If hot plasma were to contact water what would happen? Would it evaporate the water? How about if it were to touch wood? Would it set the wood on fire?The same as if any hot thing touched it; being plasma doesn't change how its heat works. And some fire is plasma.

Don Julio Anejo
2013-07-18, 01:07 AM

1. Plasma is always a gas, by definition. This is because metal (a solid) can already be considered ionized in a way, as electrons can flow freely from the effect of magnetic fields or the like, although it can't actually store charge (the electrons must flow somewhere, so it functions more like a pipe than a bucket), while everything else can't be ionized.

2. It can exist at pretty much any temperature

3. Fluorescent lights are a perfect example of cold plasma: a stream of electrons passes through neon/argon, causing the gas to first, catch the electrons and aquire a negative charge (hence becoming plasma), and then, emit them (a (-) charged inert gas is extremely unstable since it has a complete valence shell) along with light in the visible spectrum.

4. What we see as fire is always plasma, by definition. In many cases it gives off light for the reason similar to #3.

This is oversimplified and I'm not an expert (I'm more a biochemistry than physical chemistry type), but should give you a decent idea.

faircoin
2013-07-18, 04:26 AM
I don't do plasma. My thesis was on condensed matter fields, and that was a while back (I work hedge funds now... forgot a lot of basics).

Structured systems (most gas, solid, liquid) have binding energies larger than ambient thermal energy. If ambient thermal energy > binding energy, structured systems have their constituents (molecules, atomic collections, etc) disassociate. When the atoms begin to disassociate, you get + ions and - electrons, which still influencing one another, exhibiting high complexity (Kolmogorov complexity, not computational complexity).

Complexity in plasma is an aggregate of dynamical systems. Oak Ridge Nat'l Lab has a fairly accessible (with Wiki cross checking and undegrad education) powerpoint on this subject. http://ddays2008.org/doc/del-Castillo-Negrete-DDays2008.pdf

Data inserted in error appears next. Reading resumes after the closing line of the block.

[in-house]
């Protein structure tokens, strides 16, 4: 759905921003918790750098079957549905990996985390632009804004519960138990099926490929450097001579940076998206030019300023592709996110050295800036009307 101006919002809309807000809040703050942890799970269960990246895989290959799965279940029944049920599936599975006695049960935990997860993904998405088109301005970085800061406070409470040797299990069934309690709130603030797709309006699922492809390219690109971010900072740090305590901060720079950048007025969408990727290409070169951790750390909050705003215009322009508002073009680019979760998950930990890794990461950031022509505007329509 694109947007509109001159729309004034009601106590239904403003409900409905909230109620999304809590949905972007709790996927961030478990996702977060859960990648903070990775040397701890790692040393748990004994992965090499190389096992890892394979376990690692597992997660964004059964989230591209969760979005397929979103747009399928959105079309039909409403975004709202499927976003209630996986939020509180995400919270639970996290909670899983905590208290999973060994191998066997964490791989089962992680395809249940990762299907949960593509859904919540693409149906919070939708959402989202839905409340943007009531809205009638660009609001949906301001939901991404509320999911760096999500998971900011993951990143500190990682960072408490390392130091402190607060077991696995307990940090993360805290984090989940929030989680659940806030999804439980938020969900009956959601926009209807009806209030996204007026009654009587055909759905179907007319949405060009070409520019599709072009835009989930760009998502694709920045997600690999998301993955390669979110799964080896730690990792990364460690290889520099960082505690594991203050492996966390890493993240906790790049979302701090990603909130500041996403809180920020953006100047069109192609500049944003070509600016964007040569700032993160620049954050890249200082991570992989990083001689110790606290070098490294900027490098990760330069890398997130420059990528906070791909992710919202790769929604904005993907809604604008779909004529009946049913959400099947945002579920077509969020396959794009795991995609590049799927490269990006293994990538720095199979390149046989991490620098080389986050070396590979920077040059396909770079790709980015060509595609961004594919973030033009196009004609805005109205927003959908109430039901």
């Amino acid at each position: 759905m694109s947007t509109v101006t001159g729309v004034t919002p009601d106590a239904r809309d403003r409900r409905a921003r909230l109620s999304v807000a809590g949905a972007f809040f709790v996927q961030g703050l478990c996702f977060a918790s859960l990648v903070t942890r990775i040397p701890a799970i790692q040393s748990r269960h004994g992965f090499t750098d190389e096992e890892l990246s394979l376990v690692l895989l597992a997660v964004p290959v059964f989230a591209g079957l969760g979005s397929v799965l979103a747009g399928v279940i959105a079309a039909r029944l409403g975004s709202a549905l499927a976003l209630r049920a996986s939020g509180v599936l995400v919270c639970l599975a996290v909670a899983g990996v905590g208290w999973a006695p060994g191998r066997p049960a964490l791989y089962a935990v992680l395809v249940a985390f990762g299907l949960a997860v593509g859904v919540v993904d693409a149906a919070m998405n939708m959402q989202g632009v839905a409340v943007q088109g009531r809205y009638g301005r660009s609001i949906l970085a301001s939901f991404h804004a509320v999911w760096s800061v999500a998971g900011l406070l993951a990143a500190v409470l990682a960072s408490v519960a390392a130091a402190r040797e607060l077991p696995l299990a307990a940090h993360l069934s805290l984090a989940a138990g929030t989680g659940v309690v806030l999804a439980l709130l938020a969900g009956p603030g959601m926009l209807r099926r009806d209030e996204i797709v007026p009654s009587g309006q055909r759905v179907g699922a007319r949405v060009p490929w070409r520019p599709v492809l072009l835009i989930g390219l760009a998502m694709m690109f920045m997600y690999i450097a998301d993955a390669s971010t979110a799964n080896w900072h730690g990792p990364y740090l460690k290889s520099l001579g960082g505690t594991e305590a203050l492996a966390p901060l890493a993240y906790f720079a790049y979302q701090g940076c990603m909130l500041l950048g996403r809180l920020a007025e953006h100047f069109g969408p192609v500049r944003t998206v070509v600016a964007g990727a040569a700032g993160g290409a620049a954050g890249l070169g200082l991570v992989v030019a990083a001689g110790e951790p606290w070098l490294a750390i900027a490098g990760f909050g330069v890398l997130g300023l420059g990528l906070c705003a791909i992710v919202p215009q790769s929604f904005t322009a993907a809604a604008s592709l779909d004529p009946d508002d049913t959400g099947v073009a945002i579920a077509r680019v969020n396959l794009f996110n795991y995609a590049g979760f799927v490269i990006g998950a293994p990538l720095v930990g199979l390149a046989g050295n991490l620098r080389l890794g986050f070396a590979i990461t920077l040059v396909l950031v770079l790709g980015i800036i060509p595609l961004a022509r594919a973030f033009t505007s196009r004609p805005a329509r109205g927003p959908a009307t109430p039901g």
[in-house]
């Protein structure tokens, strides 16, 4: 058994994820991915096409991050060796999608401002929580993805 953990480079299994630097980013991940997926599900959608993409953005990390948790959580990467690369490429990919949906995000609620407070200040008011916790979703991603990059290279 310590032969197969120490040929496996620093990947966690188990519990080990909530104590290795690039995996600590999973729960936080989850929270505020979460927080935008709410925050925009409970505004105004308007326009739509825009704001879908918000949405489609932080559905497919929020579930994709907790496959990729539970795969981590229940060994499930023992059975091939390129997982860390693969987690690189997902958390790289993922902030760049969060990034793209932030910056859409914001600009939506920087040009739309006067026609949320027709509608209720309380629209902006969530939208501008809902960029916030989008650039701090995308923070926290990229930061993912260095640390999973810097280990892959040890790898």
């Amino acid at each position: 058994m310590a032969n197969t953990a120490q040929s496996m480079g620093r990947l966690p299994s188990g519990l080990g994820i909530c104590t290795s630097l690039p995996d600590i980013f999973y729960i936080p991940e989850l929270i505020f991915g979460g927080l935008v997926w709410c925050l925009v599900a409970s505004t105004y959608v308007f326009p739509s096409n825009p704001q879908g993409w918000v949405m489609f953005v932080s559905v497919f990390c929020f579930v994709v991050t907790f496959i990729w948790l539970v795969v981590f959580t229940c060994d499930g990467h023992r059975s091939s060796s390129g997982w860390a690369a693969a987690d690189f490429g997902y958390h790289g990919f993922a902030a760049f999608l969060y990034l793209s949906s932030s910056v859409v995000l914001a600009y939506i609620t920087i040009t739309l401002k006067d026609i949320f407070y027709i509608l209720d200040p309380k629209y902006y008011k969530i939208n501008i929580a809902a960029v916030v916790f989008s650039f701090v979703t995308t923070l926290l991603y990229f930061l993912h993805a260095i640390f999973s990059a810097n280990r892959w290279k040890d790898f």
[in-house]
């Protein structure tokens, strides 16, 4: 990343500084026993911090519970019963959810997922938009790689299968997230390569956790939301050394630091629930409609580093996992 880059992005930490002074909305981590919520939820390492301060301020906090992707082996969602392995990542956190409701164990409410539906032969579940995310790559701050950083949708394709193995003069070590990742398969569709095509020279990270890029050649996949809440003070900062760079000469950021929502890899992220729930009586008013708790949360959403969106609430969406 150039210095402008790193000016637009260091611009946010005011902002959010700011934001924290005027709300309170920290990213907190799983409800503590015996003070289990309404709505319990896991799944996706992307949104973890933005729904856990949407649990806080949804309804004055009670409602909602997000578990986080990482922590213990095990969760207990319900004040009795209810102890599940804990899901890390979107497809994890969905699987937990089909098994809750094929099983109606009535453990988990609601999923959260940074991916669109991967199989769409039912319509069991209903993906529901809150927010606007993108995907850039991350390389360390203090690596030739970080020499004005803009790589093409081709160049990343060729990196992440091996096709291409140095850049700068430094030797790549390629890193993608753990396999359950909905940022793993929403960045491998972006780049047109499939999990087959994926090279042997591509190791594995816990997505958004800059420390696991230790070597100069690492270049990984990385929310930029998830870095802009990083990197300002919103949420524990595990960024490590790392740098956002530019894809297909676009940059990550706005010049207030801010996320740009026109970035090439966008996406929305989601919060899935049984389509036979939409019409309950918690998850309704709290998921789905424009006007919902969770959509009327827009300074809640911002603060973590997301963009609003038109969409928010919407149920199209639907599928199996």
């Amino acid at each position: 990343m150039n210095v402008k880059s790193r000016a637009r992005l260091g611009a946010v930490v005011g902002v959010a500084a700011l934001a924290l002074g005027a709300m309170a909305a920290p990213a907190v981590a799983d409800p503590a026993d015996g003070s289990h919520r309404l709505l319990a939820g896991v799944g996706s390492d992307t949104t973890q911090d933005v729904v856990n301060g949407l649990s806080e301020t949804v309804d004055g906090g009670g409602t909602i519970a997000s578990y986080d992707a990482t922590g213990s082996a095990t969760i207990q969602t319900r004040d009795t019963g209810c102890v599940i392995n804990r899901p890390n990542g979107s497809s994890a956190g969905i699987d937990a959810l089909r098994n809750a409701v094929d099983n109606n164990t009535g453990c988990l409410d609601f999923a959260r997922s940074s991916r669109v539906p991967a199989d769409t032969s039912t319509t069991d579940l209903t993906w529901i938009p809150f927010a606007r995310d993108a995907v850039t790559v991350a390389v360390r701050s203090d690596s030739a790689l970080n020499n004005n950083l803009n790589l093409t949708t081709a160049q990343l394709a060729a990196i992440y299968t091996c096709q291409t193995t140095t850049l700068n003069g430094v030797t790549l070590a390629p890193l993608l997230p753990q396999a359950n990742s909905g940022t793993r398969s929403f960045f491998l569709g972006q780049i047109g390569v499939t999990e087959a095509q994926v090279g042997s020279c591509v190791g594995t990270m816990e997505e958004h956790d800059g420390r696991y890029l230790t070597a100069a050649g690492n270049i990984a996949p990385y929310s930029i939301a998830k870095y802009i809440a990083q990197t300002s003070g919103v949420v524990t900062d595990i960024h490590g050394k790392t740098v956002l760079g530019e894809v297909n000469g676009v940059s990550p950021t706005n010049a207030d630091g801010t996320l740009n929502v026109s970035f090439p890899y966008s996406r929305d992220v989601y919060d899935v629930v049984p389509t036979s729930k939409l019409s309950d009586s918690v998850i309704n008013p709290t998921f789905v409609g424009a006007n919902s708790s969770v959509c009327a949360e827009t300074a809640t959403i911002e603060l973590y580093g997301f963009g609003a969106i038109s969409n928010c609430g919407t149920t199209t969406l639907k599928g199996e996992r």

Most terrestrial plasma start with gases. Why? Thermal decomposition breaks interatomic bonds before ionizing the atoms. Plasma is sometimes (not usefully in more advanced fields) defined as gas which exhibits certain behaviors post-ionization. Quasi-neutral plasma occurs when neutral gasses ionize. They're called quasi-neutral because, a la chaos theory, big things happen with small deviations from ionizing neutral gasses. Non-neutral plasma really occur only in lab experiments, with rotating charged fluids in magnetic fields.

Terrestrial plasmas occur in lightning, fluorescent lamps, glow discharge in micro-circuit fabrication.

Not all plasma is gas! Solid state materials have electromagnetic effects which are plasma, i.e., Alfven waves in liquid mercury. (Lundquist, 1949.)

A popular example of cold plasma would be northern lights. Radiation ionizing them atmospheres, man.

Fire can be plasma, but remember, one defining quality for plasma is high complexity which results from dynamical systems a la ionization. Fire does not have that.

edit

Also, ಠ_ಠ my old plasma textbook used Wikipedia common license pictures in it, I just realized. Lazy editors.

Don Julio Anejo
2013-07-18, 04:37 AM
Huh, live and learn :smallsmile:

How do you define "high complexity" in the context of plasma? Sorry, my physics knowledge is limited to first year university and whatever I've randomly picked up.

faircoin
2013-07-18, 05:34 AM
I switched definitions of complexity throughout the post, which is sloppy work on my part.

The final use of complexity refers to neither Kolmogorov nor computational complexity. It can be better replaced with the term "vigorousness", perhaps.

The meanings of complexity might have stayed the same if I had said "the high Kolmogorov complexity of the dynamical systems" as opposed to "which results from".